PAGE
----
Let There Be Light, Covent Garden, London, England

December 31, 2009

This festive season, Covent Garden’s A Very Merry Christmas offers old-fashioned nostalgia. Recognizing it has been a hard year for most, A Very Merry Christmas will provide a warm, traditional and family-focussed programme of events that will warm the heart and soul, while spreading Christmas cheer to all.


British-based architectural arts and design collective UnitedVisualArtists return again this year with a bespoke light installation casting a warm glow throughout the historic Market Building. Following the success of last year’s futuristic light display, this year UVA has created four spectacular freefalling chandeliers made up of over 600 LED tubes and 46,000 individual LEDs.

UVA Light Show in Covent Gardens

UVA Light Show in Covent Garden, Copyright 2008 Capital and Counties, with permission from Covent Garden London

It’s dusk in the John Madejski garden of the Victoria & Albert Museum, London. The winter light fades and a tranquil scene unfolds as a crowd of bright-eyed visitors wander mesmerised around a field of luminous, sound-emitting columns that thrust forth from the ground in an atmospheric, almost organic, electronic tableaux. The columns of light ebb and flow to the visitors’ movements, creating an immersive, constantly shifting visual and musical experience.

This is a glowing example of the work of art and design practice United Visual Artists (UVA), and now Covent Garden goers can enjoy these in-demand designers’ talents as they showcase a unique, futuristic sculptural light display, featuring three large-scale interactive ‘chandeliers’ within the iconic Market Building. It’s Christmas lights, Covent Garden-style.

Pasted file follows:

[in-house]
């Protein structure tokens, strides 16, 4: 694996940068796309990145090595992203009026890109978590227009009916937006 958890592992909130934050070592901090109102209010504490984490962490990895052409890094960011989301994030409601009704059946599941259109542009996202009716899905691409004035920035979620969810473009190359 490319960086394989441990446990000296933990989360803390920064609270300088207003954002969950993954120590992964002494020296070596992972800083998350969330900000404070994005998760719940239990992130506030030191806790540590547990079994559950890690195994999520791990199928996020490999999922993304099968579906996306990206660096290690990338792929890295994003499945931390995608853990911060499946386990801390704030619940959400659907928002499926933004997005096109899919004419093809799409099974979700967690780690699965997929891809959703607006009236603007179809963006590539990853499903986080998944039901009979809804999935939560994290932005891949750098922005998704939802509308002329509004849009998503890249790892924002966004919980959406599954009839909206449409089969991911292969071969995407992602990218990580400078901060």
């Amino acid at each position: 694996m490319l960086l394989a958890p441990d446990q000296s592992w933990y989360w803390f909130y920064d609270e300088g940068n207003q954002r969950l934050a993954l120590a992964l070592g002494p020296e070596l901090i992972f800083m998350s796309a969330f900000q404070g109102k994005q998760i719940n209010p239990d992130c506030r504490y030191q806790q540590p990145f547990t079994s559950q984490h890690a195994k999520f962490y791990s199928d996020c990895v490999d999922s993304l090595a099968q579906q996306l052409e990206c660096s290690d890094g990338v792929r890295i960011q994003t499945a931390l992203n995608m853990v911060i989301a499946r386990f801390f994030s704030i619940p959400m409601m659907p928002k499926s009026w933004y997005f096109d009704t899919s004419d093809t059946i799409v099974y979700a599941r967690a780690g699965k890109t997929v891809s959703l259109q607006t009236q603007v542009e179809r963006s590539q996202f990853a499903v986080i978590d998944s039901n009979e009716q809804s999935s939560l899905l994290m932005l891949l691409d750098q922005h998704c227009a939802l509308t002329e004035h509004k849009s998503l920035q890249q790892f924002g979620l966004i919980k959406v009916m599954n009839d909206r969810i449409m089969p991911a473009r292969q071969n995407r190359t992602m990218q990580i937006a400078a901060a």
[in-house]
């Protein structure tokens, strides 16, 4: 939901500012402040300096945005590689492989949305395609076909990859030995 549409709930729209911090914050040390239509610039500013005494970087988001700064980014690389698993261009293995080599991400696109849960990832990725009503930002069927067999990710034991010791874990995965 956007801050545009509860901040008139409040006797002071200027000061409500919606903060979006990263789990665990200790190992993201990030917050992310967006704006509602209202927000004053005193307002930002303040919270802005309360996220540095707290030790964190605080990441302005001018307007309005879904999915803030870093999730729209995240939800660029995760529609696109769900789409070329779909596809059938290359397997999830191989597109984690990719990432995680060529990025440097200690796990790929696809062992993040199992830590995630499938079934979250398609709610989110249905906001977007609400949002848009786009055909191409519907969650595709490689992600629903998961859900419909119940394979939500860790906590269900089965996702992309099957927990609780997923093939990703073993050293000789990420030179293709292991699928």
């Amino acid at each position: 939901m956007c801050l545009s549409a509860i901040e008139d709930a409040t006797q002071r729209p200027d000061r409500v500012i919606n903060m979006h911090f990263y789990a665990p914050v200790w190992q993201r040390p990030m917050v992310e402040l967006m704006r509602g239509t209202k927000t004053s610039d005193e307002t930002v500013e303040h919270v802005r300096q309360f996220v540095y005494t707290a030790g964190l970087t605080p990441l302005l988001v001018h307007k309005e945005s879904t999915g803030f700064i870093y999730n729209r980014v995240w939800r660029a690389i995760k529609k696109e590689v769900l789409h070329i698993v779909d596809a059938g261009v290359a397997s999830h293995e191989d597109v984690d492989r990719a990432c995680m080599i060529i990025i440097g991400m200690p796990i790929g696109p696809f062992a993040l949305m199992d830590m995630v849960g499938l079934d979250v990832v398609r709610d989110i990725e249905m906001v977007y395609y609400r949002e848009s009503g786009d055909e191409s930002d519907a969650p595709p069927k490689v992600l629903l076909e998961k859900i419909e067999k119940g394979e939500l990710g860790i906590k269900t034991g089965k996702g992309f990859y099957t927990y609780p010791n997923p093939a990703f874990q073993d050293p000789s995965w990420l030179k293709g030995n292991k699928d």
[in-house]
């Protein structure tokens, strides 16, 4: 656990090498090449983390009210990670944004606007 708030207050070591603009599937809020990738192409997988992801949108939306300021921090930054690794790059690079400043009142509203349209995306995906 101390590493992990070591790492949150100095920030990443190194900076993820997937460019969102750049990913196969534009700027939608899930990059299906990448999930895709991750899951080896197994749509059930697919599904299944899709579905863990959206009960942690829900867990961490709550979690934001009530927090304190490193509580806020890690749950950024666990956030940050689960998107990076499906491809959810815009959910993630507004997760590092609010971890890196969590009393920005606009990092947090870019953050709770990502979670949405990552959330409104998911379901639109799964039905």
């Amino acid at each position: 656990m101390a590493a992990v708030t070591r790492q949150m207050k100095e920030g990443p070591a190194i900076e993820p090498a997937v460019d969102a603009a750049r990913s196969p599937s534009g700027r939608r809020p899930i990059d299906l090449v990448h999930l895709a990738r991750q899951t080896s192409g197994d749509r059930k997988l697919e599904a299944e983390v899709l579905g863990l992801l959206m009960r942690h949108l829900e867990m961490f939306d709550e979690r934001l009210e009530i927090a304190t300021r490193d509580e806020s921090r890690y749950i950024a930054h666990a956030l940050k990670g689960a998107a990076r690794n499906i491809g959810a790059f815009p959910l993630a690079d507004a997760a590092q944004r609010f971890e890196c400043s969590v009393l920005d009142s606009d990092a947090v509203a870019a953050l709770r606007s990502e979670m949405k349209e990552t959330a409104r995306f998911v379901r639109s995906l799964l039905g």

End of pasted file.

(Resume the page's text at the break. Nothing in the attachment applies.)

The installation incorporates a modular lighting array created from hundreds of energy efficient, full colour LED tubes, delicately suspended in the spaces of the North and South Halls and the Central Avenue of the Market Building.

Individually controllable pixels encased within the tubes display an ever-changing display of swirling snow, gently falling in organic real-world patterns, and providing possibly the only white Christmas London will see this year. Full visitor interactivity comes through a handy touch screen panel situated in the South Hall of the Market Buildling, so at certain times of the day, visitors can create their very own snow storms.

For a suggested minimum donation to Crisis of £1 for 2 minutes, come and interact and control the “Constellation” light installation daily.

Visit: www.coventgardenlondonuk.com

History of Covent Garden www.coventgardenlondonuk.com/history-architecture



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